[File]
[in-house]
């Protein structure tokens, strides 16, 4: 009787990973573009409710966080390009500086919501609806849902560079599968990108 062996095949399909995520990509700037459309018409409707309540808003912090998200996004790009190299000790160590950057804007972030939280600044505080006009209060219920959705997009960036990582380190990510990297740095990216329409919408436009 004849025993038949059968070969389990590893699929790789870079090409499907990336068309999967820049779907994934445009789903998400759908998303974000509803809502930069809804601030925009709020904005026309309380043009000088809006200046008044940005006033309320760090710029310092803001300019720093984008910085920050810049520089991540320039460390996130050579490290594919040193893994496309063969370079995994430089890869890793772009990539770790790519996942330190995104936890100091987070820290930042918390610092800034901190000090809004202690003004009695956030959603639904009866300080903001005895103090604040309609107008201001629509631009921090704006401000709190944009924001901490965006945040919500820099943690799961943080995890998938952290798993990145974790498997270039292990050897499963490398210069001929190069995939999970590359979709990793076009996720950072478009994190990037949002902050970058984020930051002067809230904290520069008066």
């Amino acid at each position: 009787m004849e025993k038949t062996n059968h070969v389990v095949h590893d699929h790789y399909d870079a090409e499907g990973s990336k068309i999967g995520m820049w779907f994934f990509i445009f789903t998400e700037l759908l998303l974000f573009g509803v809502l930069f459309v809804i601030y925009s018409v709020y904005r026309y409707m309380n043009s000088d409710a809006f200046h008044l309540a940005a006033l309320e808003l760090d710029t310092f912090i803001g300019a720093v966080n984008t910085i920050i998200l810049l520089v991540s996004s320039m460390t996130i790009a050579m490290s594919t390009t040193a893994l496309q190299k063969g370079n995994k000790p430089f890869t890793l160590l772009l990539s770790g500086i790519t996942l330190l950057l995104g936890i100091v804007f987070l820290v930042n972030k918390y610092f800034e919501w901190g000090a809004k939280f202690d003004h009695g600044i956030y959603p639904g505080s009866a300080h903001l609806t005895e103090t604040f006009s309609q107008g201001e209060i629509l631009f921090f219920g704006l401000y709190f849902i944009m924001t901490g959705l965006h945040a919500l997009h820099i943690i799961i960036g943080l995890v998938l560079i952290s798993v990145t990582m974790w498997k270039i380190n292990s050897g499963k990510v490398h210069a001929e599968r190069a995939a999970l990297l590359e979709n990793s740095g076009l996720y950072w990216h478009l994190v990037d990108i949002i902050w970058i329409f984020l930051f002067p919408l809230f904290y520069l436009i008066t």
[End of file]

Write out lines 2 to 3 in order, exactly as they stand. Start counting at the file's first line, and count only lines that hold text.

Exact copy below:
């Protein structure tokens, strides 16, 4: 009787990973573009409710966080390009500086919501609806849902560079599968990108 062996095949399909995520990509700037459309018409409707309540808003912090998200996004790009190299000790160590950057804007972030939280600044505080006009209060219920959705997009960036990582380190990510990297740095990216329409919408436009 004849025993038949059968070969389990590893699929790789870079090409499907990336068309999967820049779907994934445009789903998400759908998303974000509803809502930069809804601030925009709020904005026309309380043009000088809006200046008044940005006033309320760090710029310092803001300019720093984008910085920050810049520089991540320039460390996130050579490290594919040193893994496309063969370079995994430089890869890793772009990539770790790519996942330190995104936890100091987070820290930042918390610092800034901190000090809004202690003004009695956030959603639904009866300080903001005895103090604040309609107008201001629509631009921090704006401000709190944009924001901490965006945040919500820099943690799961943080995890998938952290798993990145974790498997270039292990050897499963490398210069001929190069995939999970590359979709990793076009996720950072478009994190990037949002902050970058984020930051002067809230904290520069008066």
């Amino acid at each position: 009787m004849e025993k038949t062996n059968h070969v389990v095949h590893d699929h790789y399909d870079a090409e499907g990973s990336k068309i999967g995520m820049w779907f994934f990509i445009f789903t998400e700037l759908l998303l974000f573009g509803v809502l930069f459309v809804i601030y925009s018409v709020y904005r026309y409707m309380n043009s000088d409710a809006f200046h008044l309540a940005a006033l309320e808003l760090d710029t310092f912090i803001g300019a720093v966080n984008t910085i920050i998200l810049l520089v991540s996004s320039m460390t996130i790009a050579m490290s594919t390009t040193a893994l496309q190299k063969g370079n995994k000790p430089f890869t890793l160590l772009l990539s770790g500086i790519t996942l330190l950057l995104g936890i100091v804007f987070l820290v930042n972030k918390y610092f800034e919501w901190g000090a809004k939280f202690d003004h009695g600044i956030y959603p639904g505080s009866a300080h903001l609806t005895e103090t604040f006009s309609q107008g201001e209060i629509l631009f921090f219920g704006l401000y709190f849902i944009m924001t901490g959705l965006h945040a919500l997009h820099i943690i799961i960036g943080l995890v998938l560079i952290s798993v990145t990582m974790w498997k270039i380190n292990s050897g499963k990510v490398h210069a001929e599968r190069a995939a999970l990297l590359e979709n990793s740095g076009l996720y950072w990216h478009l994190v990037d990108i949002i902050w970058i329409f984020l930051f002067p919408l809230f904290y520069l436009i008066t």